“With exoplanets we are entering new territory,” says René Heller (Leibniz Institute for Astrophysics, Potsdam), talking about recent studies looking at axial tilt as a parameter for habitability on a planet. Heller is getting at the fact that while we’ve studied the axis of a planet’s spin relative to the plane of its orbit rather thoroughly here in our own Solar System, we are a long way from being able to discern the axial tilt of exoplanets, much less make definitive statements about its effect on habitability. Right now we can say something about the size, mass and orbital period of many distant planets (and in a few cases, some of the components of their atmosphere) and that’s about where our knowledge stops.
Heller imagines the Earth with an axial tilt something akin to that of Uranus, whose equator and ring system run almost perpendicular to the plane of its orbit. Introduce such high obliquity to the Earth and the north pole would point at the Sun for a quarter of the year and in the opposite direction for another three months. As the year progresses, one pole is scorched while the other freezes, and then the situation reverses. As Heller told Astrobiology Magazine in a recent story, “The hemispheres are cyclically sterilized, either by too strong irradiation or by freezing.”
In the same article, George Williams (University of Adelaide) speculates that an axial tilt of as little as 40 degrees would provide a tough environment for complex animals because of the exceedingly hot summers and cold winters that would prevail over much of the globe. He points to evidence for high obliquity in the early Earth, arguing that it may have been a change in axial tilt to something closer to today’s 23.5 degree obliquity that prompted the explosion of lifeforms in the Cambrian era some 540 million years ago. Glacier studies may be giving us some evidence for high obliquity throughout much of Earth’s early history, though what would have altered our planet’s tilt roughly 550 to 600 million years ago to make all this happen remains a mystery.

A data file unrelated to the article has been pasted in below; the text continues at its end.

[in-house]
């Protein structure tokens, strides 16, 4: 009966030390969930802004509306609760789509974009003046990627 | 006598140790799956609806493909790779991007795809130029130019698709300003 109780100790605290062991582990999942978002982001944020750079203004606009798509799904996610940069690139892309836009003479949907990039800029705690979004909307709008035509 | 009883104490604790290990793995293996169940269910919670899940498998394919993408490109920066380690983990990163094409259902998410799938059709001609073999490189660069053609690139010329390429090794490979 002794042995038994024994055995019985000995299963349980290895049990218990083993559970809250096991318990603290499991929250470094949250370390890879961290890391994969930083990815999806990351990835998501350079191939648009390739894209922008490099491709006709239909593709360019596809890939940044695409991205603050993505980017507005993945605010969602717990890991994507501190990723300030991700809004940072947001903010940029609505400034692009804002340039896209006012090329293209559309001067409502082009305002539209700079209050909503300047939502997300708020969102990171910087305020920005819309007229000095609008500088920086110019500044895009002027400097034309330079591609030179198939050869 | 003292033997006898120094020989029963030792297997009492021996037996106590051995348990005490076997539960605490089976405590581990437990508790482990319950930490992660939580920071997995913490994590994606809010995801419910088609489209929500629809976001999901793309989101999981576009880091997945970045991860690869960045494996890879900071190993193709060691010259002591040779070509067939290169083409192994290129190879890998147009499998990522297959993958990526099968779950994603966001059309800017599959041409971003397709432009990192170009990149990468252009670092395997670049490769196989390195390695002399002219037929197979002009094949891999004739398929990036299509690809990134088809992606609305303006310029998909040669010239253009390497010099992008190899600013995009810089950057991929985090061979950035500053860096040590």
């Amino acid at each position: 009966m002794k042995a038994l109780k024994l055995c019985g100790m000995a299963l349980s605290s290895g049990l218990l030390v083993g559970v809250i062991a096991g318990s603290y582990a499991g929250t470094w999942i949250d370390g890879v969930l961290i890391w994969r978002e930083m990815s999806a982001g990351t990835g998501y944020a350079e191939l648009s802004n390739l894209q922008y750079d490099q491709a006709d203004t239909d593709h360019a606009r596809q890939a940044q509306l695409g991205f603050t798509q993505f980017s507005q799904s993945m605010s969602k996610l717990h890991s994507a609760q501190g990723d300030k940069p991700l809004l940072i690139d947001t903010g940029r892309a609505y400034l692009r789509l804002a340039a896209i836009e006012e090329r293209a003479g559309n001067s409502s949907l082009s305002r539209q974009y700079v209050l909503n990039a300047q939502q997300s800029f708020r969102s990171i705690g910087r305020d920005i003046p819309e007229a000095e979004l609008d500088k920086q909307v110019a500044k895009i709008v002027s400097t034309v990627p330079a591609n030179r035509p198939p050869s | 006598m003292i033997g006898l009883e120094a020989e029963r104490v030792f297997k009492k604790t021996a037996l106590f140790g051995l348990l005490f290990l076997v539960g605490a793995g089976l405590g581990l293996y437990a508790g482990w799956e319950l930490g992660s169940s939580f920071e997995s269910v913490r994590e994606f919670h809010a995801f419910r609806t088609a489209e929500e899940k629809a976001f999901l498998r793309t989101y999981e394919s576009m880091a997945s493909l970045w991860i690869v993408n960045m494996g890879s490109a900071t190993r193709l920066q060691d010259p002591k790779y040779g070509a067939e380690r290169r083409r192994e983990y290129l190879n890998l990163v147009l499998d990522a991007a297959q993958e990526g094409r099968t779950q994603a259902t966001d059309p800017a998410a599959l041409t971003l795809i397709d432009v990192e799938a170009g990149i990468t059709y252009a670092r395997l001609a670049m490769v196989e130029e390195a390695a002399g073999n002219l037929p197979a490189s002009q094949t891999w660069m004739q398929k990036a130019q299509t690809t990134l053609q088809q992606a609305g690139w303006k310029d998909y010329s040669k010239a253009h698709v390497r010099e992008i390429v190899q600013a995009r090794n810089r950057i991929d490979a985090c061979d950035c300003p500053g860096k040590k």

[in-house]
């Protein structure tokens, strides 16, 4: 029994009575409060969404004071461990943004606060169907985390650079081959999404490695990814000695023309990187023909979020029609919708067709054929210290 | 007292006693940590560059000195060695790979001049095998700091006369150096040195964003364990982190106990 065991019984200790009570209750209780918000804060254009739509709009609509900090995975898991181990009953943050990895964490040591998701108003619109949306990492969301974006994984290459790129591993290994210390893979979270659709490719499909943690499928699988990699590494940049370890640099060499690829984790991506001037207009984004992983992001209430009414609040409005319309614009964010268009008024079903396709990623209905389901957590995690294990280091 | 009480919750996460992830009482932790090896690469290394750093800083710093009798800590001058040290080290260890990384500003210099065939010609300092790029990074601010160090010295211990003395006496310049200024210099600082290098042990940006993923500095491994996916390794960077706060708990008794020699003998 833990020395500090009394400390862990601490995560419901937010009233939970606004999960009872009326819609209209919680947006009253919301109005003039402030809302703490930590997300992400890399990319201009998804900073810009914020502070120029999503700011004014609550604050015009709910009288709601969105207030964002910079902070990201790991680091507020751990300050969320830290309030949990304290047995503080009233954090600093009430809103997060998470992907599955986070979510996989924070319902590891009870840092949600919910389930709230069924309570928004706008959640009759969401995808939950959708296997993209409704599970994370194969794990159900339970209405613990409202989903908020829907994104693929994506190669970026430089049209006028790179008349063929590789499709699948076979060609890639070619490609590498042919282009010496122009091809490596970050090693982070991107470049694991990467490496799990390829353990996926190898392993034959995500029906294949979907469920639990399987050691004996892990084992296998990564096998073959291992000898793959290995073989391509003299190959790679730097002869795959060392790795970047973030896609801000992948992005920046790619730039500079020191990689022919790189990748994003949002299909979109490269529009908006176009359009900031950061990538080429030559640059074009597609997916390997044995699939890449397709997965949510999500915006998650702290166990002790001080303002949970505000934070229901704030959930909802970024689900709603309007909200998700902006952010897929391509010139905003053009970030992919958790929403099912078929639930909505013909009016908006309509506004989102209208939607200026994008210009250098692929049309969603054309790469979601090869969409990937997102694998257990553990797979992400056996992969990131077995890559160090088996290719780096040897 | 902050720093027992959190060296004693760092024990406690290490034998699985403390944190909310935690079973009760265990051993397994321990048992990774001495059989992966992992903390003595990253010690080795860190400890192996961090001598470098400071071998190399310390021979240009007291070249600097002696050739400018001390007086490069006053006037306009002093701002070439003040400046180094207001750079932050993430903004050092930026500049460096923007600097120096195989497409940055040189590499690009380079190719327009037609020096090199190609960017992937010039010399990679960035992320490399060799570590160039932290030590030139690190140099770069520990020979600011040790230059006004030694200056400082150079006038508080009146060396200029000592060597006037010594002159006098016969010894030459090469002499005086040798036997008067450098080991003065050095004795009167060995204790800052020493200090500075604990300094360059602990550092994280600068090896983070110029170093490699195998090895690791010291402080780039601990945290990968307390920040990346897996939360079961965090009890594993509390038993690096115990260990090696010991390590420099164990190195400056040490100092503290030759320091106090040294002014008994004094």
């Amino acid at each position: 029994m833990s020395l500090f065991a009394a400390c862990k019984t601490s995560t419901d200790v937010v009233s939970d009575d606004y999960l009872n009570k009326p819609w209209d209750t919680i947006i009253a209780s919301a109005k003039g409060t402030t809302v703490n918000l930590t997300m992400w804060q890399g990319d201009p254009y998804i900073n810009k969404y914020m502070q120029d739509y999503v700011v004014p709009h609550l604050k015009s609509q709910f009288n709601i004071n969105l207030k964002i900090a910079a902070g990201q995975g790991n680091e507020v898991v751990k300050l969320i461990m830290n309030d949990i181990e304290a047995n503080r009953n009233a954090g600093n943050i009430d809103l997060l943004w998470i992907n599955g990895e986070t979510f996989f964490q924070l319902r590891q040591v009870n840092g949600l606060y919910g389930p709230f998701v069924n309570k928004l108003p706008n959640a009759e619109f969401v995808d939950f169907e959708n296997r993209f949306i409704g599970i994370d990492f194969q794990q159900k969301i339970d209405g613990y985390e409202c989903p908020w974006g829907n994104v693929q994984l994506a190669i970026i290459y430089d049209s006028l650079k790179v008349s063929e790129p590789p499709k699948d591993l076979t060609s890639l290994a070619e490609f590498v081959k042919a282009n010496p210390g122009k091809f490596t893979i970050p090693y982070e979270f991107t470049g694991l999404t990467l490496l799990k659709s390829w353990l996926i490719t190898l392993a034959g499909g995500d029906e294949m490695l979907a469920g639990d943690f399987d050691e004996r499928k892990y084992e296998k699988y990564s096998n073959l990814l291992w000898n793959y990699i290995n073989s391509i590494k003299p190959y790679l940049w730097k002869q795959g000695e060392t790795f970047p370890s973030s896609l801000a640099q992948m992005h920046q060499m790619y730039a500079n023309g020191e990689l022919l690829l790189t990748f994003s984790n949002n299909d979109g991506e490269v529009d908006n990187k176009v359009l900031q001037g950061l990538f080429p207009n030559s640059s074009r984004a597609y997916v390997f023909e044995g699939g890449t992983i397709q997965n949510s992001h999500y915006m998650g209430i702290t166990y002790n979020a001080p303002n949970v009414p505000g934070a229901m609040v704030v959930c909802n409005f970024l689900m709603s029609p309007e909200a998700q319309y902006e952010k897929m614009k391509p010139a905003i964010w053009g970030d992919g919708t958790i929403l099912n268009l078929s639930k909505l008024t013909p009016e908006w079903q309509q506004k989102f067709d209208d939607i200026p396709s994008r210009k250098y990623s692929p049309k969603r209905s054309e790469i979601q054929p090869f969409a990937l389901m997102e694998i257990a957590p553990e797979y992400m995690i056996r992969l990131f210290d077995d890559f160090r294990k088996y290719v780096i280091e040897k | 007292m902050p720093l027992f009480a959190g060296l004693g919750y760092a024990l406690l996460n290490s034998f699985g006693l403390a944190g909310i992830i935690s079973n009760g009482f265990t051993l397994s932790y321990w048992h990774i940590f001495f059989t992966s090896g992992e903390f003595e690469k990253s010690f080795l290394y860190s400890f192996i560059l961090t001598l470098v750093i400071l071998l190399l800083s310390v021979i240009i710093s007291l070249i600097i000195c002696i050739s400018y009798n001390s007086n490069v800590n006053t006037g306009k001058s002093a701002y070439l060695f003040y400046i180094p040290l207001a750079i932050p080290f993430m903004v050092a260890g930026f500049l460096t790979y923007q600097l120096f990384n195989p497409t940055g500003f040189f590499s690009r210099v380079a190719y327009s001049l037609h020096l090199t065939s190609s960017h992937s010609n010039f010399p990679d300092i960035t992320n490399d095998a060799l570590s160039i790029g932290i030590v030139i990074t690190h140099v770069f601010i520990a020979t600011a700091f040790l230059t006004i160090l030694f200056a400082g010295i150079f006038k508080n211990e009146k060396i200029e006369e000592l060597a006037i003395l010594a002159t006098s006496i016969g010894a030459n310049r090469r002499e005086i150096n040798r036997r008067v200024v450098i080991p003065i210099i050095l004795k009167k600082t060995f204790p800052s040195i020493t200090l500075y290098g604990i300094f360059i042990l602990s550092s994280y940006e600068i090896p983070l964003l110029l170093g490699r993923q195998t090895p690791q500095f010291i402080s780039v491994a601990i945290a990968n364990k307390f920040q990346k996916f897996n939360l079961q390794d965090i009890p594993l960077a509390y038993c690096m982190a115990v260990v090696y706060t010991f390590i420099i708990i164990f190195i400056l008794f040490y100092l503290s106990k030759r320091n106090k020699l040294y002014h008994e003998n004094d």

Plants on the Early Earth
Exoplanets raise so many questions about our own planet’s past, and the obliquity issue is but one factor in all this. We can also home in on the question of plant life, examined in a recent Scientific American blog entry with the assertive title Thanks to Plants, We Will Never Find a Planet Like Earth. The story looks at an open question — how was the surface of the early Earth shaped, particularly by the waters that weathered bare rock to create the soil plants needed to thrive? Martin Gibling (Dalhousie University, Nova Scotia) and Neil Davies (University of Ghent) have analyzed sediment deposition back hundreds of millions of years.
The evolution of vascular plants with complex root systems around 450 million years ago was a major factor in drawing carbon dioxide out of the atmosphere, but Gibling and Davies think these plants were also critical in breaking down rock to form the minerals and mud that helped river banks to form. I went to their paper in Nature Geoscience to look at their views on the interplay between organisms and their physical environments (the growing discipline is called biogeomorphology). The researchers identify a series of changes in Palaeozoic fluvial systems forced by plant evolution, including the introduction of stable muddy floodplains well suited for vegetation and soil development.